The official state song of Hawaii is Hawaii Ponoi, which is a popular song in the islands and is sung to a tune similar to My Country Tis of Thee. The original lyrics were written in the Hawaiian language, but there is an English translation as well. It was written by King David Kalakaua and was designated as the state song by the legislature in 1967. The song is short, just four lines, but tells the story of King Kamehameha, the first monarch who unified the Hawaiian Islands into one kingdom. Hawaii Ponoi was the national anthem of Hawaii when it was an independent republic and then was adopted as the state song after it became a US state.
Hawaii Ponoi is well known in Hawaii and is frequently sung at events where other patriotic songs of the United States are played, such as sporting events, government assemblies, and other significant occasions. Children are taught the song in school and also sing it at school events. The state song of Hawaii, unlike the songs of most other US states, is reminiscent of a part of Hawaiian history that predates it becoming a US state. It was actually the Hawaiian national anthem when it was an independent republic. In fact, Hawaii is one of only four US states that were independent before joining the union.
The state song of Hawaii is about loyalty to King Kamehameha. The first four lines in English are, “Hawaii's own true sons, Be loyal to your chief, your country's liege and lord, The King Father above us all, Kamehameha, Who guarded in the war with his spear.” King Kamehameha was the first king of Hawaii and united the islands, which were previously ruled by individual tribes. He is also responsible for fostering a strong relationship with Great Britain. This is evidenced by the Hawaiian flag he created, which has a small replica of the Union Jack in the upper corner. The first king of Hawaii is also known for being the longest lived of his family, being the only one to live past 42 years of age.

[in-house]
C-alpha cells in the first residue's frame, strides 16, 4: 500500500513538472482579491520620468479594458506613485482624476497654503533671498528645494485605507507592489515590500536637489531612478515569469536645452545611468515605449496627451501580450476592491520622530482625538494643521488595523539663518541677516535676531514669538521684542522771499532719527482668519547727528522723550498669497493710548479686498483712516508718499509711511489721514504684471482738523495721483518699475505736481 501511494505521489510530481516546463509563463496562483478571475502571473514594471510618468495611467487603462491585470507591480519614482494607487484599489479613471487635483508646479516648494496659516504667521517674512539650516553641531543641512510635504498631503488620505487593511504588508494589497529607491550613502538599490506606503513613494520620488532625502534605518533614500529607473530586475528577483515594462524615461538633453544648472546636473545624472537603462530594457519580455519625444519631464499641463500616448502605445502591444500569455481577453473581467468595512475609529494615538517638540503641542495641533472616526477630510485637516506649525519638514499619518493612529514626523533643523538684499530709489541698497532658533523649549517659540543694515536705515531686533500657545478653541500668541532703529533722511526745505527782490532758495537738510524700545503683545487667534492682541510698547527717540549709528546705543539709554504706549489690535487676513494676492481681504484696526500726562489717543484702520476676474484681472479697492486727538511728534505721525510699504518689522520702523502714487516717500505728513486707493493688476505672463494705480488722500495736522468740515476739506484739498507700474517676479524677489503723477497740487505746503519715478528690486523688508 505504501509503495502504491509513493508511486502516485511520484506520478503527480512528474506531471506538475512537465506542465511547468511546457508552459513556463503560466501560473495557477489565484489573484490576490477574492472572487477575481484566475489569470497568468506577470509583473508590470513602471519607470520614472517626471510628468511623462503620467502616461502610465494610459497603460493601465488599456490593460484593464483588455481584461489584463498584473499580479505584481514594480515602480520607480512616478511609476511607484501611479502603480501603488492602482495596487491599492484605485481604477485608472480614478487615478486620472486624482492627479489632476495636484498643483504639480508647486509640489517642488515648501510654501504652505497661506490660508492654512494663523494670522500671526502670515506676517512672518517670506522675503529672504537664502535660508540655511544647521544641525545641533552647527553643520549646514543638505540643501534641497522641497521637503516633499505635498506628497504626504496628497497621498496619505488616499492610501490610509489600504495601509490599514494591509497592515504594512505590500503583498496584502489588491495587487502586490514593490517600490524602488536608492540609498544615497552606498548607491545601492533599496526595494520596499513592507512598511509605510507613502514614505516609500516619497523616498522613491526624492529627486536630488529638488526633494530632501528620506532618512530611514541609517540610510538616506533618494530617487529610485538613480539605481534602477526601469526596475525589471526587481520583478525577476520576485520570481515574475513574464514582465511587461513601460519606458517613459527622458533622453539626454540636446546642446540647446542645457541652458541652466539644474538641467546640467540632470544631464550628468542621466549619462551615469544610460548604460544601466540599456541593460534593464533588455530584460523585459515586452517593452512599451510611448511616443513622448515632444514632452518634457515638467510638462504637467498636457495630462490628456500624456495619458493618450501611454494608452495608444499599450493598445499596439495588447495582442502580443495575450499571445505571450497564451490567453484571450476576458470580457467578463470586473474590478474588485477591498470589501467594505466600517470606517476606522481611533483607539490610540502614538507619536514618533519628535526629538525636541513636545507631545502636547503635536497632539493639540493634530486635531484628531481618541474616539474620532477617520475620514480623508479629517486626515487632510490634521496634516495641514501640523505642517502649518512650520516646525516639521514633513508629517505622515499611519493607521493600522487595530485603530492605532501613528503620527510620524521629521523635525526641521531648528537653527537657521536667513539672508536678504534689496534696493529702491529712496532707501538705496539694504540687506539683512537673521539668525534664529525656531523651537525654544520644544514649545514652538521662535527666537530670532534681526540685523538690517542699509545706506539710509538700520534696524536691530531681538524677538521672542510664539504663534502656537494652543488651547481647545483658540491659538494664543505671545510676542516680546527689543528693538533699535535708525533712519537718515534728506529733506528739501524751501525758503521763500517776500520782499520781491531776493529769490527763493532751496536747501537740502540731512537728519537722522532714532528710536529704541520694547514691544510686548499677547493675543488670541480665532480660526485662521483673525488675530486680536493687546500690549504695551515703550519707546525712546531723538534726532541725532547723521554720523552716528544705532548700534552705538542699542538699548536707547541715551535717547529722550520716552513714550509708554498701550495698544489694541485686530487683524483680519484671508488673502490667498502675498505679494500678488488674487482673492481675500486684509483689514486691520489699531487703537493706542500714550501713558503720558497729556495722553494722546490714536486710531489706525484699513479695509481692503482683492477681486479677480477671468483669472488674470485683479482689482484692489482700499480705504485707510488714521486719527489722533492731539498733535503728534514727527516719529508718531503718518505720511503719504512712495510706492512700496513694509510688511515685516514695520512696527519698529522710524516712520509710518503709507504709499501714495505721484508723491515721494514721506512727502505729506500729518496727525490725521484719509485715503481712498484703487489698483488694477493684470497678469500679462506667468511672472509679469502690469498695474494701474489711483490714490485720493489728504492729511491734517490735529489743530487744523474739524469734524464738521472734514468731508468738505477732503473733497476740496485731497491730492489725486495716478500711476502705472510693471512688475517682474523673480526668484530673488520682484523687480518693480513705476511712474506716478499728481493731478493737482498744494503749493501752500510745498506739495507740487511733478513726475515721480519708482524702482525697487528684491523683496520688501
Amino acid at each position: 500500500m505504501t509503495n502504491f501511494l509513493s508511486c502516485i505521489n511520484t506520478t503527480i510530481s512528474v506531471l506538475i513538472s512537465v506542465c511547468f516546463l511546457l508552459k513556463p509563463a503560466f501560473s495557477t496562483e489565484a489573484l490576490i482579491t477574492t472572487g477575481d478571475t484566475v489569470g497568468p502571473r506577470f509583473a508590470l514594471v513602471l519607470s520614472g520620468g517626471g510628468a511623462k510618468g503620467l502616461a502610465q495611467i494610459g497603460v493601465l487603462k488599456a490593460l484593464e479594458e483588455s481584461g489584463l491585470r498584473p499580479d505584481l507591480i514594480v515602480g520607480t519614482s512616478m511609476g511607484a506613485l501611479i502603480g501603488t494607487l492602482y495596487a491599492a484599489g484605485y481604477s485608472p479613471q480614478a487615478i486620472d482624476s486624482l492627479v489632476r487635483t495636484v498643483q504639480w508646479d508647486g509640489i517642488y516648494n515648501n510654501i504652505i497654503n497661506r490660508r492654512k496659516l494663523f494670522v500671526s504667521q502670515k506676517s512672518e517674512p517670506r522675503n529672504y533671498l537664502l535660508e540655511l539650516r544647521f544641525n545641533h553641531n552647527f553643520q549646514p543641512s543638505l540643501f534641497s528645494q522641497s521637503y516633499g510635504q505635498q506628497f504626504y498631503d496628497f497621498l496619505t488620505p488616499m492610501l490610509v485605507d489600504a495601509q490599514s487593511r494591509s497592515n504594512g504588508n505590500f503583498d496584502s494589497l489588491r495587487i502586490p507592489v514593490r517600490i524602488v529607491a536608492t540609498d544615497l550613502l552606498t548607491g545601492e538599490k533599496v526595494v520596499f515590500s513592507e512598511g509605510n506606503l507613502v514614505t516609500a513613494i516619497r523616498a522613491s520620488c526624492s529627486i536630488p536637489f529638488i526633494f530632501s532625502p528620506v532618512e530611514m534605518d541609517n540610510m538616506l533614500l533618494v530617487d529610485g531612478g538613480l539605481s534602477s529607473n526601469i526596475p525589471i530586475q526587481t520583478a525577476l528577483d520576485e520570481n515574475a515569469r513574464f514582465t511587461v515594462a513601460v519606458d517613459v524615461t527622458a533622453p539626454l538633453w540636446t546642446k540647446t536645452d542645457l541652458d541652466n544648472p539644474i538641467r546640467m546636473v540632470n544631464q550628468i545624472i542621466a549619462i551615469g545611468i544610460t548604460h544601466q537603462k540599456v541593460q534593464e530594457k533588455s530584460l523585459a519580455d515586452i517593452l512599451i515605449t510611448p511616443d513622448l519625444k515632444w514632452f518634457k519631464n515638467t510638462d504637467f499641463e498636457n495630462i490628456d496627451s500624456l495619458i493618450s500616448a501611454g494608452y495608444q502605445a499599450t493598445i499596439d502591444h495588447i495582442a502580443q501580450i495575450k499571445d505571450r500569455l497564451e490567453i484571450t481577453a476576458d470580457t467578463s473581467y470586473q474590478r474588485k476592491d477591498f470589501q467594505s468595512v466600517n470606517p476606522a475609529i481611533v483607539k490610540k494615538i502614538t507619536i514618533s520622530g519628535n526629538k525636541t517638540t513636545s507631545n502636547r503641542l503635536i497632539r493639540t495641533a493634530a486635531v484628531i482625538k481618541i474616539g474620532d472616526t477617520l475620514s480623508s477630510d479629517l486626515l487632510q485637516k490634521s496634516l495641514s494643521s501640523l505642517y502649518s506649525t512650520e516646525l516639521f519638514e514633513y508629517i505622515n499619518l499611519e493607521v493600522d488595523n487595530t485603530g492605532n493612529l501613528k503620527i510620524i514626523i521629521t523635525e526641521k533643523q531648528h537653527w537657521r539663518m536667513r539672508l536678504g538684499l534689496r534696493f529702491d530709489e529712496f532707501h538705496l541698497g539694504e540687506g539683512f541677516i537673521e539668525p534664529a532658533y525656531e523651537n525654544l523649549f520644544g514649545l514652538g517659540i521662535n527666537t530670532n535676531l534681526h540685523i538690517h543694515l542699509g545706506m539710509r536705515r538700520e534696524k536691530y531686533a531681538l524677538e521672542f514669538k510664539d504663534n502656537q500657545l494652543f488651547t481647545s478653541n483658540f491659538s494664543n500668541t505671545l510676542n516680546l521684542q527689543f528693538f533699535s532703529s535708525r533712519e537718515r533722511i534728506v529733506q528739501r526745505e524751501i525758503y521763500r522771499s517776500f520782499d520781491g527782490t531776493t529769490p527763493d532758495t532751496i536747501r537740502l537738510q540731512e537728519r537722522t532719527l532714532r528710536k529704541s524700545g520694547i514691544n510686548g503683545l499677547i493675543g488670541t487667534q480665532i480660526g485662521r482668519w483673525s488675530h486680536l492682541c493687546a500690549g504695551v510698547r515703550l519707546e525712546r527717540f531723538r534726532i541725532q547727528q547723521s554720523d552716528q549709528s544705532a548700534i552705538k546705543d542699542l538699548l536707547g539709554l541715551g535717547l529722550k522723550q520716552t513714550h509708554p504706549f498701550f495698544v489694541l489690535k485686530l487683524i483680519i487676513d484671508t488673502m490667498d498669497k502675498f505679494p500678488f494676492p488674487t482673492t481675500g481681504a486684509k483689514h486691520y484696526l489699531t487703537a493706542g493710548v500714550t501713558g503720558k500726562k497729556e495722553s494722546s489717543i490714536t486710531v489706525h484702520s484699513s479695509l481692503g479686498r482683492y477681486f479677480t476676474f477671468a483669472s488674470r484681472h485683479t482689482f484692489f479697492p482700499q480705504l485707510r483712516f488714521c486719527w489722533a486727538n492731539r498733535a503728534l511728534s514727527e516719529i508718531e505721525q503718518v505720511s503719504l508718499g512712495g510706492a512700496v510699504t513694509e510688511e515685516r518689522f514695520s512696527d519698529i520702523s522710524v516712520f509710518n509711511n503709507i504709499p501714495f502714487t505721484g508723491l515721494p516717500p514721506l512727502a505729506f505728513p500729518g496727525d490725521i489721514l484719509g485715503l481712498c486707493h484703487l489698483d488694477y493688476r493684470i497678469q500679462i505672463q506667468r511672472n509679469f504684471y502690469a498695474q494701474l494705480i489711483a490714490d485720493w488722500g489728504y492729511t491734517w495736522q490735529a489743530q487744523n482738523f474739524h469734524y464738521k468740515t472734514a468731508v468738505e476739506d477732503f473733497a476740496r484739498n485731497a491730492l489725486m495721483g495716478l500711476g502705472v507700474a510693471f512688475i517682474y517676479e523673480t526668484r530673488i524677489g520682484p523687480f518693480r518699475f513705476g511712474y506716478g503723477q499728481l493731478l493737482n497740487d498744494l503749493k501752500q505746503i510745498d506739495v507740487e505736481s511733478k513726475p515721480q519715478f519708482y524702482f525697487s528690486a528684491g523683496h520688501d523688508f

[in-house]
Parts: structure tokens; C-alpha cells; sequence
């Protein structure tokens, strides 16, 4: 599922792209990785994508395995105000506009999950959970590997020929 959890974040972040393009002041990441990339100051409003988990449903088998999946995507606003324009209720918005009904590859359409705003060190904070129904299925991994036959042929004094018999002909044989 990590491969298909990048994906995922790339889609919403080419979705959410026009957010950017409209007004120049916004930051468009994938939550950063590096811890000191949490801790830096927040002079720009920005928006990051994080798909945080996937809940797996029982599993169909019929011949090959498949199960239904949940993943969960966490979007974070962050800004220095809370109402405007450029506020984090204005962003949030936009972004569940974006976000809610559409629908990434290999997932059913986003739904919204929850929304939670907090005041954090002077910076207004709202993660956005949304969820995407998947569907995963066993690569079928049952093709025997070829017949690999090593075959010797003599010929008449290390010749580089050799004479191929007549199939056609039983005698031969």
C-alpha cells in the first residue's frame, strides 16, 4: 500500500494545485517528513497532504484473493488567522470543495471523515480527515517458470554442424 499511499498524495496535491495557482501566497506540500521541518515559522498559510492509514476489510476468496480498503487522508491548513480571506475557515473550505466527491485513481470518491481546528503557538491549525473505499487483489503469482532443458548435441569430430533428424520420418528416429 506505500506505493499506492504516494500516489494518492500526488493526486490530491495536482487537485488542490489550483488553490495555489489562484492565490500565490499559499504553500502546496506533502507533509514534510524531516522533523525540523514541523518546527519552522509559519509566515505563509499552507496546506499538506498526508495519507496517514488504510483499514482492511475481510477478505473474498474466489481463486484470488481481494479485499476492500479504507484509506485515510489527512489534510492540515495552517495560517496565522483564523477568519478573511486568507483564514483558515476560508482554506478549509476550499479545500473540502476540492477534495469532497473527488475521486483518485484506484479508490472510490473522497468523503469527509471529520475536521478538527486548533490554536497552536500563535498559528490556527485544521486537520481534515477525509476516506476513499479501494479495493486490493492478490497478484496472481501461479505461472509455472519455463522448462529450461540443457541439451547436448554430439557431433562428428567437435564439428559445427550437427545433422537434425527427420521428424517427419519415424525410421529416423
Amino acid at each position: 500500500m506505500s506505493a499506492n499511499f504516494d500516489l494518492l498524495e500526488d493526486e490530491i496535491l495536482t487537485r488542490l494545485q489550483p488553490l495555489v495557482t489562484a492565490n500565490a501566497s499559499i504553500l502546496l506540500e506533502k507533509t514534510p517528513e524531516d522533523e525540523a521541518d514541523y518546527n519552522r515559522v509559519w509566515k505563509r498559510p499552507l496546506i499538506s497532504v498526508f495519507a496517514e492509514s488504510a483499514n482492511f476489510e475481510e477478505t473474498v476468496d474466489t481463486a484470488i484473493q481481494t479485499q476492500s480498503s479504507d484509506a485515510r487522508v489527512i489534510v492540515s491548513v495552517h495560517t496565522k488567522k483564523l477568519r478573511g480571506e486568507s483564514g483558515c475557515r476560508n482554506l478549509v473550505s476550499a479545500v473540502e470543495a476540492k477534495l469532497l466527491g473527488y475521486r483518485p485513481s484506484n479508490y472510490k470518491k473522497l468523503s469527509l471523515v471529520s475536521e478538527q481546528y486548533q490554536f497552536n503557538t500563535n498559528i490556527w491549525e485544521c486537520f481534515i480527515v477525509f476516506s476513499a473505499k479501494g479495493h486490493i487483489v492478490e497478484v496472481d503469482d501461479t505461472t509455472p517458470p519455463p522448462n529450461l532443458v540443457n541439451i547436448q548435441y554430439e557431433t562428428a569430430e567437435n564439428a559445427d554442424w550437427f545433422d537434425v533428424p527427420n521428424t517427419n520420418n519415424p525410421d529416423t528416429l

The state song of Hawaii was adopted by the state legislature in 1967. The law states that it will remain the state song “as long as the legislature of the state does not otherwise provide”. It appears in the Hawaii Revised Statutes, Division 1, Title 1, Chapter 5, Section 10.